When most of us remember last year’s Dolphins-Baltimore game, it’s the constant onslaught of all-out, hair-on-fire blitzes the Dolphins threw at Ravens quarterback Lamar Jackson.
Dolphins defensive players have memories of the blitzes, but they have memories of something else, too.
What they remember is their swarming mentality.
“That was the big thing,” linebacker Jerome Baker said. “You pop on the film, no matter if it was a simple ‘out’ route, whatever it was, we all ran to the ball. It’s just fun to watch when we watch the tape. That’s the key to it.”
He’s right. Take a look at the game video from the Dolphins’ 22-10 victory over the Ravens.
There are numerous snapshots of multiple Dolphins defenders around the ball. Tackling. Making hits. Ripping at the ball. You didn’t just see this with blitzes on Jackson. It was anyone with the ball. The Dolphins came at the Ravens in ravenous pods.
The defensive aggressiveness went way beyond blitzes, and that must be the case again Sunday when the Dolphins (1-0) visit the Ravens (1-0).
“The main thing for us is we ran after the ball last year,” Baker said.
It’s always important to remember the devastation and confusion the Dolphins can bring with those blitzes.
Last week, safety Brandon Jones had the NFL’s fastest blitz, according to NFL NextGen Stats, at 2.14 seconds. It resulted in New England quarterback Mac Jones fumbling and Dolphins linebacker Melvin Ingram scooping up the loose ball and running it in for a 6-yard touchdown. It would have been the fifth-fastest sack in the NFL last season.
Dolphins defensive end Emmanuel Ogbah was tied for fourth-fastest blitz, getting to Jones in 2.67 seconds. The 20th fastest sack last season was in 2.57 seconds.
These guys can get there. Fast.
The Dolphins blitzed 27.3 percent of the time last week against New England, which tied for ninth in the league.
And when considering whether the Dolphins should be blitz-heavy again, disregard the argument about Jackson playing for a contract. You could argue it both ways. You can contend he won’t run because wants to avoid contact and stay healthy just as much as you could contend he will run because he wants to have a great year so he can get the big money.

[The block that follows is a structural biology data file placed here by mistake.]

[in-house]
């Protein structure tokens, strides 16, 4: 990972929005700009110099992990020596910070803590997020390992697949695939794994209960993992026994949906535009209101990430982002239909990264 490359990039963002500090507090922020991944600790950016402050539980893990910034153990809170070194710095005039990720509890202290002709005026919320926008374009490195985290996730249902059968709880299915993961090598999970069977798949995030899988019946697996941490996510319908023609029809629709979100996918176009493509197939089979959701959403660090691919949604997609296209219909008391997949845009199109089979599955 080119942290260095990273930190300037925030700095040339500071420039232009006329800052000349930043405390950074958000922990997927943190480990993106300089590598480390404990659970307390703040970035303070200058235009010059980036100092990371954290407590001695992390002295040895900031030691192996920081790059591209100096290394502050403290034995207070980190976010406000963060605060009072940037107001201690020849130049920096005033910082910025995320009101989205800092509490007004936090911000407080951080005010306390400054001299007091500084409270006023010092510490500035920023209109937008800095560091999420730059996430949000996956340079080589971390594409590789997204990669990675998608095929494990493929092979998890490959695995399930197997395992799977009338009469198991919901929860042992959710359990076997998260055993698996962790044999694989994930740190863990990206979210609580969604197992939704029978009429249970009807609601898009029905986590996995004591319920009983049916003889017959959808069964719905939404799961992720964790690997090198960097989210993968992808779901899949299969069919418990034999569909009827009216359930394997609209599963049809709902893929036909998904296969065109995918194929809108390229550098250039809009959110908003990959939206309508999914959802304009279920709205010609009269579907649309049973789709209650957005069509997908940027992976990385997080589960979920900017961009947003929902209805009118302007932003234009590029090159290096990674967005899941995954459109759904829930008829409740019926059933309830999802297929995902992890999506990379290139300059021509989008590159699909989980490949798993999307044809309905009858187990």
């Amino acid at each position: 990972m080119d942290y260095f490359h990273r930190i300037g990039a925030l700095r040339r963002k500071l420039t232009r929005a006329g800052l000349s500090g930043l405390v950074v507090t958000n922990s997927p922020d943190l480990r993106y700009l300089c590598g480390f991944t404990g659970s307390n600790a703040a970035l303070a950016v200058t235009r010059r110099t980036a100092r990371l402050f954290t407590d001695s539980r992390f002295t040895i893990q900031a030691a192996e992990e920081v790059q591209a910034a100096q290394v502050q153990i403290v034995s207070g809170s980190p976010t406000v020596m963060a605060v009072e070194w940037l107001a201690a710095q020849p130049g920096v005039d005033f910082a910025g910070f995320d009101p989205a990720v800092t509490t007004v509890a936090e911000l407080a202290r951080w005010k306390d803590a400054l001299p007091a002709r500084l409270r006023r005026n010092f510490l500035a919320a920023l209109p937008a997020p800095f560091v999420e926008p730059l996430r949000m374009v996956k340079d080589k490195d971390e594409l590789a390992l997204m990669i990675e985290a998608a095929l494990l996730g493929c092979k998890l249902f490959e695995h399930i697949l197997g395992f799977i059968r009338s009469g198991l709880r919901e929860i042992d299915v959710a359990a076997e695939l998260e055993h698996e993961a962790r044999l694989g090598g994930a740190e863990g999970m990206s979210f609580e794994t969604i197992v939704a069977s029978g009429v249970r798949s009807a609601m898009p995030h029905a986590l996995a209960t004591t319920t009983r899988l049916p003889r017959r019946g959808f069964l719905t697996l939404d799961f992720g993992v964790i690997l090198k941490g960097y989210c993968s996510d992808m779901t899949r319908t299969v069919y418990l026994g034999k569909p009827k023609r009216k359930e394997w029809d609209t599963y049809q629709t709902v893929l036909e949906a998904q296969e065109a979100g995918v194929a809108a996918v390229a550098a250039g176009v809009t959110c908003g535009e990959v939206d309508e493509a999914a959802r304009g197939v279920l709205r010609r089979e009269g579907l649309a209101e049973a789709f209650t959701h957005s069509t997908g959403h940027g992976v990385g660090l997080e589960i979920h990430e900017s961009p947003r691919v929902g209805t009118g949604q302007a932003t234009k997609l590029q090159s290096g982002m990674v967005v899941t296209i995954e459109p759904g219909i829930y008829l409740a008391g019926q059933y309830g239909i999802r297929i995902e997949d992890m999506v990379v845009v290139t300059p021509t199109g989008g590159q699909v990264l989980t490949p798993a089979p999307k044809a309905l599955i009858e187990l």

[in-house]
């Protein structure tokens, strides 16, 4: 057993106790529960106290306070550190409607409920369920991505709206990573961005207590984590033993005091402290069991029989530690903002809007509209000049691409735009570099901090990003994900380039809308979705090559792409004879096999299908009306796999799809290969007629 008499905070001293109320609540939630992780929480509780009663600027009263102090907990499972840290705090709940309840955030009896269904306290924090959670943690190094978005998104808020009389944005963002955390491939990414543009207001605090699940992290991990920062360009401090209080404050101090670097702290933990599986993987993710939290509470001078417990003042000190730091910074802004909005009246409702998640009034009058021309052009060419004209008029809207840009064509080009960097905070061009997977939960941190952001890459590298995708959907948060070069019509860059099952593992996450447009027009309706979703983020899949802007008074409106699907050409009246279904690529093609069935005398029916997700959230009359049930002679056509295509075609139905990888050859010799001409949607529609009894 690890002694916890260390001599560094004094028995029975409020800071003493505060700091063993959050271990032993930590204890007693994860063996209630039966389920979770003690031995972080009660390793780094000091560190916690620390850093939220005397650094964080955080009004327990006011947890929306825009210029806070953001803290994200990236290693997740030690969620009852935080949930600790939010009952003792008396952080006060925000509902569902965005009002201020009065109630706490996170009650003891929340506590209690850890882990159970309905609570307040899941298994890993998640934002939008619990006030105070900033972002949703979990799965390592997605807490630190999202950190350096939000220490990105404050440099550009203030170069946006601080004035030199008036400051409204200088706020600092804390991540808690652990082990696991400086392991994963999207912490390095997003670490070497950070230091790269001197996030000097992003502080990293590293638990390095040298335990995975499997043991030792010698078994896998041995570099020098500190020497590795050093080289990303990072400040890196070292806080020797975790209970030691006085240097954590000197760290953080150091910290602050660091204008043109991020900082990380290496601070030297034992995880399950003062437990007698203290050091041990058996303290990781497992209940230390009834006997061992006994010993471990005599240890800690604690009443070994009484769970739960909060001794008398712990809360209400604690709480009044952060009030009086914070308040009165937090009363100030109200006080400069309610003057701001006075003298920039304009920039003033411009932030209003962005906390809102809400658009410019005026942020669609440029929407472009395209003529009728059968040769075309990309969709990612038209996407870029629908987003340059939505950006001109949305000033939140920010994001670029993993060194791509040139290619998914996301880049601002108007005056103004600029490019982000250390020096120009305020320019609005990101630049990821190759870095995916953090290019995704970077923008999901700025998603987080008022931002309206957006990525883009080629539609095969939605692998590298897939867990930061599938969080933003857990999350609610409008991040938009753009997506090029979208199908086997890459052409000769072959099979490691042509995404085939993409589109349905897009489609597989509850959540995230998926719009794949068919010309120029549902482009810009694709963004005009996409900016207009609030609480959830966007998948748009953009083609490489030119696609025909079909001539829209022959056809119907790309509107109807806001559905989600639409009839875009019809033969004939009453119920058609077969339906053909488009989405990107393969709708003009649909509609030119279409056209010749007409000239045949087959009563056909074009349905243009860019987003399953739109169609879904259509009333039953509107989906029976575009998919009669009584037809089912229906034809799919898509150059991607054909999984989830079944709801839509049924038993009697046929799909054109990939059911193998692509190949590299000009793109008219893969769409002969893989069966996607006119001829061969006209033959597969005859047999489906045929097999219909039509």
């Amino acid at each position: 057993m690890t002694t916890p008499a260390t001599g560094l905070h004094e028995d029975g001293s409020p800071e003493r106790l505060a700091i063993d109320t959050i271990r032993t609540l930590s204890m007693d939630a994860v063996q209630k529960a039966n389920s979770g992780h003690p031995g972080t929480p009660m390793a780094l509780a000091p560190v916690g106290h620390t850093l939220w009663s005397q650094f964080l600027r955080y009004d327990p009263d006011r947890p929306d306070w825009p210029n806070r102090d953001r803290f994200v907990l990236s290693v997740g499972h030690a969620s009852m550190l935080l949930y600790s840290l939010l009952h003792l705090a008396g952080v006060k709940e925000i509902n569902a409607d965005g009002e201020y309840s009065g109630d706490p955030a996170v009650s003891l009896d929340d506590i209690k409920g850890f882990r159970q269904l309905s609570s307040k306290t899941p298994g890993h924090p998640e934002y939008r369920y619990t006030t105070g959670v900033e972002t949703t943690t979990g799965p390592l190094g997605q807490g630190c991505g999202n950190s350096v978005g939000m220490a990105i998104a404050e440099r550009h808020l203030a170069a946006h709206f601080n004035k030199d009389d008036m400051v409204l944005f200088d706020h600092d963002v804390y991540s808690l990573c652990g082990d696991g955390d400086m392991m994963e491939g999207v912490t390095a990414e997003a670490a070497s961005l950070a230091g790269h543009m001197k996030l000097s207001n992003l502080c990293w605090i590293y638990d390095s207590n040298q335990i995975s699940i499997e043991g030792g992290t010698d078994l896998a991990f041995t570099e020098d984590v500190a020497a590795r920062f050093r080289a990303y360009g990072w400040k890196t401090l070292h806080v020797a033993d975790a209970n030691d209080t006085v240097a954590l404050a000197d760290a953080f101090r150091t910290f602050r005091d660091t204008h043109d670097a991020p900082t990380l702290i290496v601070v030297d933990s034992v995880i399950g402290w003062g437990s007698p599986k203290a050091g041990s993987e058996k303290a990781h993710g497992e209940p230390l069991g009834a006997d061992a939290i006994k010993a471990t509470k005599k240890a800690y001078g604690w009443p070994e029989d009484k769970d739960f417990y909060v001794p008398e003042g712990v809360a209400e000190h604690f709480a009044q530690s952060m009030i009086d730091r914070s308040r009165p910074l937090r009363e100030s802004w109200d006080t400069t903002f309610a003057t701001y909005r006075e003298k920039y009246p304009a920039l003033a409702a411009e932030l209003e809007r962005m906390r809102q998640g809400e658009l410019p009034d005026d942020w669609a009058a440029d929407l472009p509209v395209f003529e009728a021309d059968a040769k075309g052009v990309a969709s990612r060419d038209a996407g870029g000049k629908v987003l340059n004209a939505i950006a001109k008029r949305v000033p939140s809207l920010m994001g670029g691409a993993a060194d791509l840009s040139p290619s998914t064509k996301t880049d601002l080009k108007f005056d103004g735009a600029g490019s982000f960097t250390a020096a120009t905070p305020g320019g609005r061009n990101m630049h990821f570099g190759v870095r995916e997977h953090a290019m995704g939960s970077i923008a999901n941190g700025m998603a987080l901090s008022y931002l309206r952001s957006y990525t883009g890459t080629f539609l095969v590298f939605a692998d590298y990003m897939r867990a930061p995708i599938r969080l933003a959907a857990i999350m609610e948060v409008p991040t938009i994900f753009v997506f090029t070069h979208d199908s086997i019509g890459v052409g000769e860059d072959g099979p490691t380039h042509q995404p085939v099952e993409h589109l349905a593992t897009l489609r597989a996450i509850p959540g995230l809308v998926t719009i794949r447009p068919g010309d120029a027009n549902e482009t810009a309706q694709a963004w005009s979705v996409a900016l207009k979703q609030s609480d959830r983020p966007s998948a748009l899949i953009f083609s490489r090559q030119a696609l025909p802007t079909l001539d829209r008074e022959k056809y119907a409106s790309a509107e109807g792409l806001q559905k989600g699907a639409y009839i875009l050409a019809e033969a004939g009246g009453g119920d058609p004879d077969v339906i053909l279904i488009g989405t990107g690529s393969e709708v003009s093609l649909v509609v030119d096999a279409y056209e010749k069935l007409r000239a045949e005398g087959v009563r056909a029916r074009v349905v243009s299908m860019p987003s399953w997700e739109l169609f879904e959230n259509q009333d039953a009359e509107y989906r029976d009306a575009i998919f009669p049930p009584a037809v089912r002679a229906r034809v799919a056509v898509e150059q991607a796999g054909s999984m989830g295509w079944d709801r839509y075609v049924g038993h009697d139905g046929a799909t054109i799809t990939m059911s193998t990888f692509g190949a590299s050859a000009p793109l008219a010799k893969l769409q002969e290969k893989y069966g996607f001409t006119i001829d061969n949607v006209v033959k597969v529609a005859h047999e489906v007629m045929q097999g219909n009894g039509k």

Focus on the Dolphins.
Dolphins defensive coordinator Josh Boyer said every team in the league will study past games, so he expects Baltimore to be well-schooled in how it got schooled by the Dolphins last year. Boyer said said there’s a balance between repeating a successful strategy and having the element of surprise. But he said the key is putting your players in a position to succeed.
“Ultimately, that’s what it’s really about,” he said.
So as everyone debates whether the Dolphins defense will throw those all-out blitzes at Jackson once again, go back to Baker’s words about the swarming defense and consider the damage the defense can do aside from blitzes.
Turn on last year’s Baltimore video.
In the first quarter you see defensive back Eric Rowe strip the ball from Ravens wide receiver Marquise “Hollywood” Brown, and although the Ravens recovered the fumble, you see five other Dolphins defenders —cornerbacks Byron Jones and Justin Coleman, linebackers Andrew Van Ginkel and Jaelan Phillips, and safeties Jevon Holland and Brandon Jones — around the ball.
In the second quarter there was a swing pass to running back D’Onta Freeman, and although cornerback Xavien Howard was there for the tackle, Holland and Rowe were also on the scene.
Even a third-quarter 9-yard gain was an example of a swarming defense. After Freeman caught the pass and ran upfield, you saw defensive lineman Christian Wilkins tracking him down from behind and linebackers Elandon Roberts and Duke Riley and Brandon Jones waiting in front.
On and on it goes.
The Jets didn’t send a lot of blitzes at Jackson last week. They blitzed 20.7% percent of the time and it resulted in two sacks, four pressures and two quarterback knockdowns.
The Jets also didn’t consistently pressure Jackson, and as a result he had a good-enough-to-win performance at 17 for 30 for 213 yards, three touchdowns, one interception and a 98.3 passer rating.
One way or the other, the Dolphins will put pressure on Jackson.
“Everybody pursuing, everybody flying to the ball, that’s really one of the only ways to contain him, just to have a bunch of hats on the ball at all times,” linebacker Jaelan Phillips said.
There’s reason to think the Dolphins might deviate from their blitzing strategy of a year ago. Recall that Baltimore had numerous injuries. That made a strategic difference for the Dolphins and Jackson.
“Let’s just say he didn’t have all of his weapons,” Baker said, “so he couldn’t do a lot of the things he usually does.”
The Ravens might have running back J.K. Dobbins (knee) and left tackle Ronnie Stanley (ankle) make their season debuts this week. That could make a difference in the Dolphins’ approach.
Taking everything into account, the best insight into the Dolphins’ defensive strategy against Jackson and the Ravens might come back to what Baker said about being a swarming defense, and what linebacker Elandon Roberts said about the Dolphins’ defensive mentality.
“We’re big hitters,” Roberts said. “I don’t think you can name one guy that isn’t hitting. I think that’s what we do best is fly around and hit.”